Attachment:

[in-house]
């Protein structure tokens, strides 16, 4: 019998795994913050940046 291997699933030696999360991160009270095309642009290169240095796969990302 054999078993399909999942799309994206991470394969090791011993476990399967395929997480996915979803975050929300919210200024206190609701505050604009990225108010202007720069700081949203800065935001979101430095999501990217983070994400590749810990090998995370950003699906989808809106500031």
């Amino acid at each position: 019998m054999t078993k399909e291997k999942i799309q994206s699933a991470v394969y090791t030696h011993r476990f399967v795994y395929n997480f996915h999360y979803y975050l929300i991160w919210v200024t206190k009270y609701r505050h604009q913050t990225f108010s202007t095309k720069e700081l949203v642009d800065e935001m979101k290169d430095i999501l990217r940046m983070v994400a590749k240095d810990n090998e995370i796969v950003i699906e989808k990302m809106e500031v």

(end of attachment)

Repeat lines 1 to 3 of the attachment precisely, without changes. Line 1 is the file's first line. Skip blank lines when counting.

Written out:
[in-house]
């Protein structure tokens, strides 16, 4: 019998795994913050940046 291997699933030696999360991160009270095309642009290169240095796969990302 054999078993399909999942799309994206991470394969090791011993476990399967395929997480996915979803975050929300919210200024206190609701505050604009990225108010202007720069700081949203800065935001979101430095999501990217983070994400590749810990090998995370950003699906989808809106500031």
């Amino acid at each position: 019998m054999t078993k399909e291997k999942i799309q994206s699933a991470v394969y090791t030696h011993r476990f399967v795994y395929n997480f996915h999360y979803y975050l929300i991160w919210v200024t206190k009270y609701r505050h604009q913050t990225f108010s202007t095309k720069e700081l949203v642009d800065e935001m979101k290169d430095i999501l990217r940046m983070v994400a590749k240095d810990n090998e995370i796969v950003i699906e989808k990302m809106e500031v």